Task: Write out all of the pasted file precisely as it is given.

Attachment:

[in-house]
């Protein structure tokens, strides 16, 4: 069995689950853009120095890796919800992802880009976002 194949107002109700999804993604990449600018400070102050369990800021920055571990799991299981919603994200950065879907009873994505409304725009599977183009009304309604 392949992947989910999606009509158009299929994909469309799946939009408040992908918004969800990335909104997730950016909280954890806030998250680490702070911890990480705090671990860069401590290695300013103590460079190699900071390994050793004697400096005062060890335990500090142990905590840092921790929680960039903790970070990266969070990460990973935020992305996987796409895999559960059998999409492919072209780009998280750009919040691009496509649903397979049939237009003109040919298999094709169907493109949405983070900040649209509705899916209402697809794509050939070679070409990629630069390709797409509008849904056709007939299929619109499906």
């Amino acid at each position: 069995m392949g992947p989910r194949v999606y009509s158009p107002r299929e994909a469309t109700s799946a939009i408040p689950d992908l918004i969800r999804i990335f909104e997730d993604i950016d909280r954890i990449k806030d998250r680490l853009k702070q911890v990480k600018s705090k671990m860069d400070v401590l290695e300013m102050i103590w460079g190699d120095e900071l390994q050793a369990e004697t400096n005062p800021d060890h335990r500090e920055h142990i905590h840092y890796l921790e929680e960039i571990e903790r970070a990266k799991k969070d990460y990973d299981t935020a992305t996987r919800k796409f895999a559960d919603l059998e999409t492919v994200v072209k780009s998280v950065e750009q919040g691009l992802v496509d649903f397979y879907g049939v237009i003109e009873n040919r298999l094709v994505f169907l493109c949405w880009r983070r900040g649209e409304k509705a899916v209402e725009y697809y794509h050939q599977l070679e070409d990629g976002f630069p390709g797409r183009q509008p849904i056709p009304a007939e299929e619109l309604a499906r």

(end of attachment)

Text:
[in-house]
């Protein structure tokens, strides 16, 4: 069995689950853009120095890796919800992802880009976002 194949107002109700999804993604990449600018400070102050369990800021920055571990799991299981919603994200950065879907009873994505409304725009599977183009009304309604 392949992947989910999606009509158009299929994909469309799946939009408040992908918004969800990335909104997730950016909280954890806030998250680490702070911890990480705090671990860069401590290695300013103590460079190699900071390994050793004697400096005062060890335990500090142990905590840092921790929680960039903790970070990266969070990460990973935020992305996987796409895999559960059998999409492919072209780009998280750009919040691009496509649903397979049939237009003109040919298999094709169907493109949405983070900040649209509705899916209402697809794509050939070679070409990629630069390709797409509008849904056709007939299929619109499906």
């Amino acid at each position: 069995m392949g992947p989910r194949v999606y009509s158009p107002r299929e994909a469309t109700s799946a939009i408040p689950d992908l918004i969800r999804i990335f909104e997730d993604i950016d909280r954890i990449k806030d998250r680490l853009k702070q911890v990480k600018s705090k671990m860069d400070v401590l290695e300013m102050i103590w460079g190699d120095e900071l390994q050793a369990e004697t400096n005062p800021d060890h335990r500090e920055h142990i905590h840092y890796l921790e929680e960039i571990e903790r970070a990266k799991k969070d990460y990973d299981t935020a992305t996987r919800k796409f895999a559960d919603l059998e999409t492919v994200v072209k780009s998280v950065e750009q919040g691009l992802v496509d649903f397979y879907g049939v237009i003109e009873n040919r298999l094709v994505f169907l493109c949405w880009r983070r900040g649209e409304k509705a899916v209402e725009y697809y794509h050939q599977l070679e070409d990629g976002f630069p390709g797409r183009q509008p849904i056709p009304a007939e299929e619109l309604a499906r």